Distal Biceps tendon Tear/rupture Surgery
What Is a Distal Biceps Tendon and What Does It Do?
First, we would like to clarify the correct vernacular of this tendon is the Biceps Tendon not Bicep Tendon. Your biceps muscle, which is one of your front humerus (upper arm bone) muscles, consists of a couple of muscle heads or bellies that have different shoulder attachments. You'll find these attachments at your humerus's "proximal" end. At your other muscle's end, close to your elbow, your biceps two heads come together forming a single distal biceps tendon.
Found at your humerus's "distal" end, this tendon inserts into the bone of your radius, which is one of your forearm's two bones. Through this radius distal attachment, your biceps engage in both elbow supination and flexion. Supination is where you turn your forearm to a "palm up" position from a "palm down" position, like when you're using a screwdriver to tighten a screw.
What Is a Distal Biceps Tendon Rupture/Tear?
When you have an unexpected force applied to the muscle of your bicep, like when you attempt to catch a person falling or catch something in general, a rupture commonly occurs. Typically, a rupture happens when you have your elbow flexed. Some individuals might hear or feel a "pop" when their tendon becomes separated from their bone.
What Are the Common Causes of a Distal Biceps Tendon Tear/Rupture?
Tendon tendonosis, also spelled tendinosis, can cause a sharp or dull pain in the tendon area in your forearm past the front of your elbow or it can be painless. Sometimes, tendonosis can cause complete tendon rupture or partial tendon tears. One of the few potential causes of elbow pain is biceps tendonosis. You can experience pain in this area from other causes that aren't related to tendon health.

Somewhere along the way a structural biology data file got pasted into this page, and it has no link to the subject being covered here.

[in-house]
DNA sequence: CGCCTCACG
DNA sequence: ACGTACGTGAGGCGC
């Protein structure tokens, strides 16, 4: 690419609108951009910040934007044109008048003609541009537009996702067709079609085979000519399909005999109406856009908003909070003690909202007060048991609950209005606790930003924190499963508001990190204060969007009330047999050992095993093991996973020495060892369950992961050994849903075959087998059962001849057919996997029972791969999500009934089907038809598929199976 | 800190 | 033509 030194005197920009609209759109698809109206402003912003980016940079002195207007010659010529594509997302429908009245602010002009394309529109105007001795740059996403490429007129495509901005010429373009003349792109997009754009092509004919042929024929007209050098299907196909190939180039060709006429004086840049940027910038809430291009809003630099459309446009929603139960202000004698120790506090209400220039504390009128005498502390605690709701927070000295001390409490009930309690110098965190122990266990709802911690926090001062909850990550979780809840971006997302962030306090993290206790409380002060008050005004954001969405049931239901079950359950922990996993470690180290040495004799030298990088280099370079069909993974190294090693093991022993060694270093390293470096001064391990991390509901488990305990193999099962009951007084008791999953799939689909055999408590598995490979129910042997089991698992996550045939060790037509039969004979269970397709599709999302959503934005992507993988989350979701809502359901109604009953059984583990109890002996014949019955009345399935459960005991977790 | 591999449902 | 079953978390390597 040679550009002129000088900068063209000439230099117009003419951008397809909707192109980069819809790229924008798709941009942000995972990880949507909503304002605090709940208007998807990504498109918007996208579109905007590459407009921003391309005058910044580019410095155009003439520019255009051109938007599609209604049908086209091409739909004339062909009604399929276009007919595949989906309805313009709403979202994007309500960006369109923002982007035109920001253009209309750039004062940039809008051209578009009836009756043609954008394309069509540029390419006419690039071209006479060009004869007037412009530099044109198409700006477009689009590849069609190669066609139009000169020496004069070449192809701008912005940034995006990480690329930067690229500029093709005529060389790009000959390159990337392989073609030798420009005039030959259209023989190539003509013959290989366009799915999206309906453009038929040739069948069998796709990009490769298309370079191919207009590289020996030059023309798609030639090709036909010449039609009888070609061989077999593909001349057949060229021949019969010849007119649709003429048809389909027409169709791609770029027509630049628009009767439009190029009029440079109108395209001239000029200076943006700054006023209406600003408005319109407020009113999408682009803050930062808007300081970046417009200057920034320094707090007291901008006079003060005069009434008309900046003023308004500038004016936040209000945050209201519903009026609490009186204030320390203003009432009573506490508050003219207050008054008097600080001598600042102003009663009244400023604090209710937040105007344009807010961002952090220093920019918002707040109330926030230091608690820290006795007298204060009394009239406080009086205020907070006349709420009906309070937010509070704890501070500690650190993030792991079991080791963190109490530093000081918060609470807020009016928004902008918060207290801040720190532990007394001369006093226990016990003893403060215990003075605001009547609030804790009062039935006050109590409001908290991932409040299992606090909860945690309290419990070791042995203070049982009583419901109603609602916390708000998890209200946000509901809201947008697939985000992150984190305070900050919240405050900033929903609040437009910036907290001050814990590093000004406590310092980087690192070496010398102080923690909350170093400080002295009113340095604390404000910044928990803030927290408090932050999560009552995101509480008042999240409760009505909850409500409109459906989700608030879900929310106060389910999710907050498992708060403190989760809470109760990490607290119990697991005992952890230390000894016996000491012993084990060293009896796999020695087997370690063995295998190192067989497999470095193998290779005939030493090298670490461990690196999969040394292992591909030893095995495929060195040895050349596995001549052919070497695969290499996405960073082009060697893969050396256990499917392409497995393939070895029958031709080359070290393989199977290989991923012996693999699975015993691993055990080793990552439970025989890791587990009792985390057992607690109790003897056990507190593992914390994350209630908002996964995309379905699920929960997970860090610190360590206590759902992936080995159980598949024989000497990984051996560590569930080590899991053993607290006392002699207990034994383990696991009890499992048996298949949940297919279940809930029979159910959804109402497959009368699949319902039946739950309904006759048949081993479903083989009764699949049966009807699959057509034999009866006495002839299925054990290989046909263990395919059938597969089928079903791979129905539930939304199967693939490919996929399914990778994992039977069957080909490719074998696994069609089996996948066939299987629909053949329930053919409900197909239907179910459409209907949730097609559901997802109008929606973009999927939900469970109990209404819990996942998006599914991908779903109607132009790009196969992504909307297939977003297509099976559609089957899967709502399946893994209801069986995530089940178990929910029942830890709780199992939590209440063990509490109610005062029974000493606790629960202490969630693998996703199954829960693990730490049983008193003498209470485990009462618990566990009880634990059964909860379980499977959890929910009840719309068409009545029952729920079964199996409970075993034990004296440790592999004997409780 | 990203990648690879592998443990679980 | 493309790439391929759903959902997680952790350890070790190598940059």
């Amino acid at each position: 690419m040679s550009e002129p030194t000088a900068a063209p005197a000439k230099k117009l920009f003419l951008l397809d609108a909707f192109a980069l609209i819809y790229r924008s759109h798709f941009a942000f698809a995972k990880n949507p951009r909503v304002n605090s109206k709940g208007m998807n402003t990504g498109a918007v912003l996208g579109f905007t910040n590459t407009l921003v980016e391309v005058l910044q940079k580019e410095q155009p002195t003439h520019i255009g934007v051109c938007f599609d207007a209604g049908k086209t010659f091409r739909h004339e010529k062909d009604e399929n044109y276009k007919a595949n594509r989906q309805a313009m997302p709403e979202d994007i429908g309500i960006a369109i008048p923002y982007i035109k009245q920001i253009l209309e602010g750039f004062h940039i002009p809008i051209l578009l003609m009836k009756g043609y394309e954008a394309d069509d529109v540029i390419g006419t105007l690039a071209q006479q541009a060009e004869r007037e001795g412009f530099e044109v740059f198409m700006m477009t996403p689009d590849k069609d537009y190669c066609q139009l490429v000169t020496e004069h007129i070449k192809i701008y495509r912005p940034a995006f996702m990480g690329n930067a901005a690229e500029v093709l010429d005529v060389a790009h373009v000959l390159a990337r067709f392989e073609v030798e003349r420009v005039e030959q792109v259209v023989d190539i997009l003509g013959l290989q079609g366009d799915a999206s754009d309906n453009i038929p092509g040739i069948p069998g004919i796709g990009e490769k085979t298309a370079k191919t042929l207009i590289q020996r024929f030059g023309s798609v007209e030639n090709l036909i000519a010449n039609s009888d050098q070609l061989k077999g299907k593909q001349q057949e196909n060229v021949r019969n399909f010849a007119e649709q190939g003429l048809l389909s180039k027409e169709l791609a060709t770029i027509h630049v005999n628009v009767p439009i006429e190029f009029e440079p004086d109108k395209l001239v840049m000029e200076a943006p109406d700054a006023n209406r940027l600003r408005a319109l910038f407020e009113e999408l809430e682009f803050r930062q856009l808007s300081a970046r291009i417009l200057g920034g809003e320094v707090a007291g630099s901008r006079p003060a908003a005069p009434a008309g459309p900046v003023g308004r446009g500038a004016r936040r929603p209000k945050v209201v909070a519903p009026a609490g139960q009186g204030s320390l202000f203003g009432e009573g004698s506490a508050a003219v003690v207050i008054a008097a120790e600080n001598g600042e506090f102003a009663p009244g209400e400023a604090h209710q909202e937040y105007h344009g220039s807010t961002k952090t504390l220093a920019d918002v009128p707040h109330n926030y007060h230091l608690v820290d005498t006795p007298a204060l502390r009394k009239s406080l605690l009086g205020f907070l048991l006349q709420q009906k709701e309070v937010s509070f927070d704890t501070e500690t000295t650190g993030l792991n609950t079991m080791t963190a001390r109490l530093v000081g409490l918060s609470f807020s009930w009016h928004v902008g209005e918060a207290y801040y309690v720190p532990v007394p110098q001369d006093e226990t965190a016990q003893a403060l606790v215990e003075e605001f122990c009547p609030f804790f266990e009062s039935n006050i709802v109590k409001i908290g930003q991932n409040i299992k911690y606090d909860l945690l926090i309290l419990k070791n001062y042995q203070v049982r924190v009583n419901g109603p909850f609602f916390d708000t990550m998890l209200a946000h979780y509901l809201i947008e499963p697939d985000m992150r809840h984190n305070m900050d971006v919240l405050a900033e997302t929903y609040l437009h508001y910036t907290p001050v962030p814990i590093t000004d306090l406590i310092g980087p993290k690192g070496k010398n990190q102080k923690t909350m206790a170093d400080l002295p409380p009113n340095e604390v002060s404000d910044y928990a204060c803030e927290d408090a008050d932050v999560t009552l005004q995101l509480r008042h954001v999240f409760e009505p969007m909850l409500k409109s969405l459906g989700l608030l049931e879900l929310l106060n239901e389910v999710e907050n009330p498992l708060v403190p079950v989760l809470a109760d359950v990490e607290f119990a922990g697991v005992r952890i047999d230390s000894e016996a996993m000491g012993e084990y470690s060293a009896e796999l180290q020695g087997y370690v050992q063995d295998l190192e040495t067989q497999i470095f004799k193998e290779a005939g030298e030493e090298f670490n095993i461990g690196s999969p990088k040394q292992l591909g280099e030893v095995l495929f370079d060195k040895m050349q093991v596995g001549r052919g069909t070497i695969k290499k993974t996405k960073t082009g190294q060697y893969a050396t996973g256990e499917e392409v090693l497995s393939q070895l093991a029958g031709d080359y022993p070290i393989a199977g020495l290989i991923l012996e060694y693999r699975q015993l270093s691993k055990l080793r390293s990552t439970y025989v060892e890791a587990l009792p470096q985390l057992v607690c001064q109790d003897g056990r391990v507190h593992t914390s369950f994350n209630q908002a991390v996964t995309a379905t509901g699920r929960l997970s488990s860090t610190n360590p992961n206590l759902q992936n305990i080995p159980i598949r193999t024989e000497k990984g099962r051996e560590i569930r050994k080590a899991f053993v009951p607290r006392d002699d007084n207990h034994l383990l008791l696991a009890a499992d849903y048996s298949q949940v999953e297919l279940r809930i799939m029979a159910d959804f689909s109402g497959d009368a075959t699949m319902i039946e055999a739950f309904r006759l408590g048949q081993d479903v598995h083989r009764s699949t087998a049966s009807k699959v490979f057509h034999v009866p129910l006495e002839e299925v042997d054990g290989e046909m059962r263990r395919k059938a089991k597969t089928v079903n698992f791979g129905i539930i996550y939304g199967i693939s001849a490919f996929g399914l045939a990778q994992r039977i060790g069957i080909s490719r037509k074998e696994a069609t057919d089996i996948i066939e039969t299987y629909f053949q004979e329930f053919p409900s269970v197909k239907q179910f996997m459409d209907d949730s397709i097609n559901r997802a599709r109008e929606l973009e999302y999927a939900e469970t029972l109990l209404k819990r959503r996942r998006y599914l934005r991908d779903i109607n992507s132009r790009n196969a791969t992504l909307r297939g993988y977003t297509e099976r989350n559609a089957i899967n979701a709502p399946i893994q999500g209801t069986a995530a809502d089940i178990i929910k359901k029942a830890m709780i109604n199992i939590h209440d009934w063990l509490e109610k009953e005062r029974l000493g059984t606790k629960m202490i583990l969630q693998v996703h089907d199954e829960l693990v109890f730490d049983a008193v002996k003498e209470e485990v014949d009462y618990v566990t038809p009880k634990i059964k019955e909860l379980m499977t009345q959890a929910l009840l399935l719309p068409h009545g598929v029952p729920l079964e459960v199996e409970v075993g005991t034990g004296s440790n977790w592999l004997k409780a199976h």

Biceps tendon rupture or tear frequently occurs without any type of warning. It usually happens when you lift a heavy object, like furniture. The object will slip and as you're trying to hold on, the object forcefully straightens your elbow due to its weight.
Any tendon can be affected by bicep tendonitis. This term implies you have tendon inflammation. Often, this is because of using your tendon in a way that causes it to become inflamed. With your biceps tendon, it's always lifting activity that causes the problem, particularly when you're repeating the lifting activities.